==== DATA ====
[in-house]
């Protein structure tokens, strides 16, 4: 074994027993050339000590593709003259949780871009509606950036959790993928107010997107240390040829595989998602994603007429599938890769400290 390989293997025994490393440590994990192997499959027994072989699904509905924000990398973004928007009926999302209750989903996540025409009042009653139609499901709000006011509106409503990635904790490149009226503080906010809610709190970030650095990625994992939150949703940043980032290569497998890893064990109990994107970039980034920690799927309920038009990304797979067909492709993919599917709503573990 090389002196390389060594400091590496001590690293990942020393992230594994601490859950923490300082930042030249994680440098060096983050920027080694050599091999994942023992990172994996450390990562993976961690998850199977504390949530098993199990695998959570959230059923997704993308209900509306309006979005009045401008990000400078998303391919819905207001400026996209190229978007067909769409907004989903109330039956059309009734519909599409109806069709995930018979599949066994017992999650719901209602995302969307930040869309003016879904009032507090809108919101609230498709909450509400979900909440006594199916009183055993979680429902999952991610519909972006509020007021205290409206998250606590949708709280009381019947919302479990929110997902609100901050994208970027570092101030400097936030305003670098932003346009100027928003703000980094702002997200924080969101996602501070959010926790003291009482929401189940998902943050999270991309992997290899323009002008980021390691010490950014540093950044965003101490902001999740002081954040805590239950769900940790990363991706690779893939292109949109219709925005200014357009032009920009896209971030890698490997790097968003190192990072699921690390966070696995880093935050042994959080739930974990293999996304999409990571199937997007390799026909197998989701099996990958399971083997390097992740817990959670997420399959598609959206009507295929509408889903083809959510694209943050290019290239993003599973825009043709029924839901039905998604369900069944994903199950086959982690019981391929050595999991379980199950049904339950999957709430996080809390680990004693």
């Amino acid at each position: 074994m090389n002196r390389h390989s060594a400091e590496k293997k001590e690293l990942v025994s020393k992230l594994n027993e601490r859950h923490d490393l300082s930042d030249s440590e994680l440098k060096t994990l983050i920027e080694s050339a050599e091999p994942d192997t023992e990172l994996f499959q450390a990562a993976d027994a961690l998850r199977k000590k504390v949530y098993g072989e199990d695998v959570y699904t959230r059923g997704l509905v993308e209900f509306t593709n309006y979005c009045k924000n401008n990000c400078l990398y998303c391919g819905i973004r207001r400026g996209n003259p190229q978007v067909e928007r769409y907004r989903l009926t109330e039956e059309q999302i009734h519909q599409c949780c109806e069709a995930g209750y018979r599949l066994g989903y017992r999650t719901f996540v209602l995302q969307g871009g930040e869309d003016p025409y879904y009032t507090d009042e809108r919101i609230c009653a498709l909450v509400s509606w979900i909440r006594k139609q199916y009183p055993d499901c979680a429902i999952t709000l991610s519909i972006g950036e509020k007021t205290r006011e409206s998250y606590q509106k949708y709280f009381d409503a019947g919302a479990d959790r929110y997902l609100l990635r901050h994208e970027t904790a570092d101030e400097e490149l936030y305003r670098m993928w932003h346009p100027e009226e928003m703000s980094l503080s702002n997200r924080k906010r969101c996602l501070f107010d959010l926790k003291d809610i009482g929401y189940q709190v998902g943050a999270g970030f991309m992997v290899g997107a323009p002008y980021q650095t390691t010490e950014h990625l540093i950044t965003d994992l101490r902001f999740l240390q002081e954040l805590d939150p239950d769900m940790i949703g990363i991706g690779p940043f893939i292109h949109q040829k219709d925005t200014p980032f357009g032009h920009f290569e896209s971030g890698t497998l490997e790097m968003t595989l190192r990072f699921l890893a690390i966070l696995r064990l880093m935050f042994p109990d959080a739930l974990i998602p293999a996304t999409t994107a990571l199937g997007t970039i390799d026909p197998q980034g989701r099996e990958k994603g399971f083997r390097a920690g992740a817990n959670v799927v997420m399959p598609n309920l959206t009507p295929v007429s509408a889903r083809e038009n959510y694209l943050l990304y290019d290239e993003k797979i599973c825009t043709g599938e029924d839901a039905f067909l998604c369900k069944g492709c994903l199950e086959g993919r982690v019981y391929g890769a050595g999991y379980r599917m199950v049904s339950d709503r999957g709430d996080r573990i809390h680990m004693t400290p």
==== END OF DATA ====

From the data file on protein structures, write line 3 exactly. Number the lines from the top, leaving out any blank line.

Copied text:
């Amino acid at each position: 074994m090389n002196r390389h390989s060594a400091e590496k293997k001590e690293l990942v025994s020393k992230l594994n027993e601490r859950h923490d490393l300082s930042d030249s440590e994680l440098k060096t994990l983050i920027e080694s050339a050599e091999p994942d192997t023992e990172l994996f499959q450390a990562a993976d027994a961690l998850r199977k000590k504390v949530y098993g072989e199990d695998v959570y699904t959230r059923g997704l509905v993308e209900f509306t593709n309006y979005c009045k924000n401008n990000c400078l990398y998303c391919g819905i973004r207001r400026g996209n003259p190229q978007v067909e928007r769409y907004r989903l009926t109330e039956e059309q999302i009734h519909q599409c949780c109806e069709a995930g209750y018979r599949l066994g989903y017992r999650t719901f996540v209602l995302q969307g871009g930040e869309d003016p025409y879904y009032t507090d009042e809108r919101i609230c009653a498709l909450v509400s509606w979900i909440r006594k139609q199916y009183p055993d499901c979680a429902i999952t709000l991610s519909i972006g950036e509020k007021t205290r006011e409206s998250y606590q509106k949708y709280f009381d409503a019947g919302a479990d959790r929110y997902l609100l990635r901050h994208e970027t904790a570092d101030e400097e490149l936030y305003r670098m993928w932003h346009p100027e009226e928003m703000s980094l503080s702002n997200r924080k906010r969101c996602l501070f107010d959010l926790k003291d809610i009482g929401y189940q709190v998902g943050a999270g970030f991309m992997v290899g997107a323009p002008y980021q650095t390691t010490e950014h990625l540093i950044t965003d994992l101490r902001f999740l240390q002081e954040l805590d939150p239950d769900m940790i949703g990363i991706g690779p940043f893939i292109h949109q040829k219709d925005t200014p980032f357009g032009h920009f290569e896209s971030g890698t497998l490997e790097m968003t595989l190192r990072f699921l890893a690390i966070l696995r064990l880093m935050f042994p109990d959080a739930l974990i998602p293999a996304t999409t994107a990571l199937g997007t970039i390799d026909p197998q980034g989701r099996e990958k994603g399971f083997r390097a920690g992740a817990n959670v799927v997420m399959p598609n309920l959206t009507p295929v007429s509408a889903r083809e038009n959510y694209l943050l990304y290019d290239e993003k797979i599973c825009t043709g599938e029924d839901a039905f067909l998604c369900k069944g492709c994903l199950e086959g993919r982690v019981y391929g890769a050595g999991y379980r599917m199950v049904s339950d709503r999957g709430d996080r573990i809390h680990m004693t400290p």